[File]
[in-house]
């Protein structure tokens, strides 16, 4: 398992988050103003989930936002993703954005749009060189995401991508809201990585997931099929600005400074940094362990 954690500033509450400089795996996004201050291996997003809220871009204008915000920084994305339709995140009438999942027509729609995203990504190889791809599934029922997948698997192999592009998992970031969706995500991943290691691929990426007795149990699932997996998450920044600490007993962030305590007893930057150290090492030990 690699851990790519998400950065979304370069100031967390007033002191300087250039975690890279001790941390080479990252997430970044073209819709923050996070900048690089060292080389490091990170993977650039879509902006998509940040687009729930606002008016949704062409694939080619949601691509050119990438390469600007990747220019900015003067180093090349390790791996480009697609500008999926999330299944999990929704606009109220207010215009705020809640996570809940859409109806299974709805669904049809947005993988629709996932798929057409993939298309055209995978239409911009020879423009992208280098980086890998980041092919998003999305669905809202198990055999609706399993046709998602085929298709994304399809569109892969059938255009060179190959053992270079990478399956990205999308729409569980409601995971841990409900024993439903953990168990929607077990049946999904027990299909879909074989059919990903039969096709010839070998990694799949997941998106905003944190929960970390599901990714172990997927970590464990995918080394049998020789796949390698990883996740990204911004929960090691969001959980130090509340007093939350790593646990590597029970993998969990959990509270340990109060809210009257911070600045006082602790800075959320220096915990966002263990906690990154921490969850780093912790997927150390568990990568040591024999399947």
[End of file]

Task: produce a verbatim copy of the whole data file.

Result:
[in-house]
């Protein structure tokens, strides 16, 4: 398992988050103003989930936002993703954005749009060189995401991508809201990585997931099929600005400074940094362990 954690500033509450400089795996996004201050291996997003809220871009204008915000920084994305339709995140009438999942027509729609995203990504190889791809599934029922997948698997192999592009998992970031969706995500991943290691691929990426007795149990699932997996998450920044600490007993962030305590007893930057150290090492030990 690699851990790519998400950065979304370069100031967390007033002191300087250039975690890279001790941390080479990252997430970044073209819709923050996070900048690089060292080389490091990170993977650039879509902006998509940040687009729930606002008016949704062409694939080619949601691509050119990438390469600007990747220019900015003067180093090349390790791996480009697609500008999926999330299944999990929704606009109220207010215009705020809640996570809940859409109806299974709805669904049809947005993988629709996932798929057409993939298309055209995978239409911009020879423009992208280098980086890998980041092919998003999305669905809202198990055999609706399993046709998602085929298709994304399809569109892969059938255009060179190959053992270079990478399956990205999308729409569980409601995971841990409900024993439903953990168990929607077990049946999904027990299909879909074989059919990903039969096709010839070998990694799949997941998106905003944190929960970390599901990714172990997927970590464990995918080394049998020789796949390698990883996740990204911004929960090691969001959980130090509340007093939350790593646990590597029970993998969990959990509270340990109060809210009257911070600045006082602790800075959320220096915990966002263990906690990154921490969850780093912790997927150390568990990568040591024999399947």